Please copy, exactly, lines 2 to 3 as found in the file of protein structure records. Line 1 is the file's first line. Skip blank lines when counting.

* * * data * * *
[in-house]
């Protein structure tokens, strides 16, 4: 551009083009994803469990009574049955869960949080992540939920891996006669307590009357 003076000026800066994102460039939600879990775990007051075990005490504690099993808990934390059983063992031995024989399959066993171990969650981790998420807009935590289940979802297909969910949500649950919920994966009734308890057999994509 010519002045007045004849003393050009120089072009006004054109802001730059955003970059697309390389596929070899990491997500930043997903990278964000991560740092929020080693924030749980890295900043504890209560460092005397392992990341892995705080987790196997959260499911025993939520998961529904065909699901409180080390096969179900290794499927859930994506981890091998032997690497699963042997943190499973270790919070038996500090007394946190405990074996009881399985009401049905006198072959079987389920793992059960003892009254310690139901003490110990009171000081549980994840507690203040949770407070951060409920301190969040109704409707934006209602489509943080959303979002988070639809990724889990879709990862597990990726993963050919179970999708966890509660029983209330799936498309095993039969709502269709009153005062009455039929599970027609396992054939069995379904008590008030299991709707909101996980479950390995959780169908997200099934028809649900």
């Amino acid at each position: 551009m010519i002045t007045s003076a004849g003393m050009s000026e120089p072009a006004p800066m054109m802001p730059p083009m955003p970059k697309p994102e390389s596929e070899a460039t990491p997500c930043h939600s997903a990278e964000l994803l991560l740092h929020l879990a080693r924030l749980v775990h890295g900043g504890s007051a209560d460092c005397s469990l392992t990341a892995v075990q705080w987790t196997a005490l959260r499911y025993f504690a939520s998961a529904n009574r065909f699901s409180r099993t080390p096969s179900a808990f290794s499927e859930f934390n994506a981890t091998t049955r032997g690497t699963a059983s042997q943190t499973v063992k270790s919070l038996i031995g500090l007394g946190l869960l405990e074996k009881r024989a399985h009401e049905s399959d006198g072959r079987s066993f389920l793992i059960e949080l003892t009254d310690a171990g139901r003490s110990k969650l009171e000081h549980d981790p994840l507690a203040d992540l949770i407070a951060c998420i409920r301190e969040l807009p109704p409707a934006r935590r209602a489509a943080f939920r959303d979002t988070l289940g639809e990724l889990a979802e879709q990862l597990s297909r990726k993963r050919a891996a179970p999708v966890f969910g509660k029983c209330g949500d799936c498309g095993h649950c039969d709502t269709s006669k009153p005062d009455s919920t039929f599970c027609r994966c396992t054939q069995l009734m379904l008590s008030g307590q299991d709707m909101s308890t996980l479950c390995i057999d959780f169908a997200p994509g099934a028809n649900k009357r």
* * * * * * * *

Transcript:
């Protein structure tokens, strides 16, 4: 551009083009994803469990009574049955869960949080992540939920891996006669307590009357 003076000026800066994102460039939600879990775990007051075990005490504690099993808990934390059983063992031995024989399959066993171990969650981790998420807009935590289940979802297909969910949500649950919920994966009734308890057999994509 010519002045007045004849003393050009120089072009006004054109802001730059955003970059697309390389596929070899990491997500930043997903990278964000991560740092929020080693924030749980890295900043504890209560460092005397392992990341892995705080987790196997959260499911025993939520998961529904065909699901409180080390096969179900290794499927859930994506981890091998032997690497699963042997943190499973270790919070038996500090007394946190405990074996009881399985009401049905006198072959079987389920793992059960003892009254310690139901003490110990009171000081549980994840507690203040949770407070951060409920301190969040109704409707934006209602489509943080959303979002988070639809990724889990879709990862597990990726993963050919179970999708966890509660029983209330799936498309095993039969709502269709009153005062009455039929599970027609396992054939069995379904008590008030299991709707909101996980479950390995959780169908997200099934028809649900």
């Amino acid at each position: 551009m010519i002045t007045s003076a004849g003393m050009s000026e120089p072009a006004p800066m054109m802001p730059p083009m955003p970059k697309p994102e390389s596929e070899a460039t990491p997500c930043h939600s997903a990278e964000l994803l991560l740092h929020l879990a080693r924030l749980v775990h890295g900043g504890s007051a209560d460092c005397s469990l392992t990341a892995v075990q705080w987790t196997a005490l959260r499911y025993f504690a939520s998961a529904n009574r065909f699901s409180r099993t080390p096969s179900a808990f290794s499927e859930f934390n994506a981890t091998t049955r032997g690497t699963a059983s042997q943190t499973v063992k270790s919070l038996i031995g500090l007394g946190l869960l405990e074996k009881r024989a399985h009401e049905s399959d006198g072959r079987s066993f389920l793992i059960e949080l003892t009254d310690a171990g139901r003490s110990k969650l009171e000081h549980d981790p994840l507690a203040d992540l949770i407070a951060c998420i409920r301190e969040l807009p109704p409707a934006r935590r209602a489509a943080f939920r959303d979002t988070l289940g639809e990724l889990a979802e879709q990862l597990s297909r990726k993963r050919a891996a179970p999708v966890f969910g509660k029983c209330g949500d799936c498309g095993h649950c039969d709502t269709s006669k009153p005062d009455s919920t039929f599970c027609r994966c396992t054939q069995l009734m379904l008590s008030g307590q299991d709707m909101s308890t996980l479950c390995i057999d959780f169908a997200p994509g099934a028809n649900k009357r």